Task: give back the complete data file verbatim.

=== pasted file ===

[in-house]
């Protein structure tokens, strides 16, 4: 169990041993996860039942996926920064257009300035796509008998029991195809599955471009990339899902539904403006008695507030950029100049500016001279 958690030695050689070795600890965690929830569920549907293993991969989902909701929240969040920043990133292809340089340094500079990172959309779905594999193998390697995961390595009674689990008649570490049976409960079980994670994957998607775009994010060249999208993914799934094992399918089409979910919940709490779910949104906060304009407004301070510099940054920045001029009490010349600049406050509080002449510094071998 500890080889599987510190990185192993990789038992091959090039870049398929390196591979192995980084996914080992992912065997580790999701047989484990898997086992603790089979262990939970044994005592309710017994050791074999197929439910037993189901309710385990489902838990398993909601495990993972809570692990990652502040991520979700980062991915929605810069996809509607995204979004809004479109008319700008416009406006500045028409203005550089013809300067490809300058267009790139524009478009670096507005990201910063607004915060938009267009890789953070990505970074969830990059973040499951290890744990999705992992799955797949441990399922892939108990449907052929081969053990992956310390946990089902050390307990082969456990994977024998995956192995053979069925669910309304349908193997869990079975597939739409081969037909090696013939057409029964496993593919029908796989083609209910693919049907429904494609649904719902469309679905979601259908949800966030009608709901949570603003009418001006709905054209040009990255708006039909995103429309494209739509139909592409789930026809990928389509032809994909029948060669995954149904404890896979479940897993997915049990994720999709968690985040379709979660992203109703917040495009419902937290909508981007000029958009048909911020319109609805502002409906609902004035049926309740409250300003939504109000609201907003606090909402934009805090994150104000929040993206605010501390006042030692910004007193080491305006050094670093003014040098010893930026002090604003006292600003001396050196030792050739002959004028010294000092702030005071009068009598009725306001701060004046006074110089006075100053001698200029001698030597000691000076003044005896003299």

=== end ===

[in-house]
């Protein structure tokens, strides 16, 4: 169990041993996860039942996926920064257009300035796509008998029991195809599955471009990339899902539904403006008695507030950029100049500016001279 958690030695050689070795600890965690929830569920549907293993991969989902909701929240969040920043990133292809340089340094500079990172959309779905594999193998390697995961390595009674689990008649570490049976409960079980994670994957998607775009994010060249999208993914799934094992399918089409979910919940709490779910949104906060304009407004301070510099940054920045001029009490010349600049406050509080002449510094071998 500890080889599987510190990185192993990789038992091959090039870049398929390196591979192995980084996914080992992912065997580790999701047989484990898997086992603790089979262990939970044994005592309710017994050791074999197929439910037993189901309710385990489902838990398993909601495990993972809570692990990652502040991520979700980062991915929605810069996809509607995204979004809004479109008319700008416009406006500045028409203005550089013809300067490809300058267009790139524009478009670096507005990201910063607004915060938009267009890789953070990505970074969830990059973040499951290890744990999705992992799955797949441990399922892939108990449907052929081969053990992956310390946990089902050390307990082969456990994977024998995956192995053979069925669910309304349908193997869990079975597939739409081969037909090696013939057409029964496993593919029908796989083609209910693919049907429904494609649904719902469309679905979601259908949800966030009608709901949570603003009418001006709905054209040009990255708006039909995103429309494209739509139909592409789930026809990928389509032809994909029948060669995954149904404890896979479940897993997915049990994720999709968690985040379709979660992203109703917040495009419902937290909508981007000029958009048909911020319109609805502002409906609902004035049926309740409250300003939504109000609201907003606090909402934009805090994150104000929040993206605010501390006042030692910004007193080491305006050094670093003014040098010893930026002090604003006292600003001396050196030792050739002959004028010294000092702030005071009068009598009725306001701060004046006074110089006075100053001698200029001698030597000691000076003044005896003299």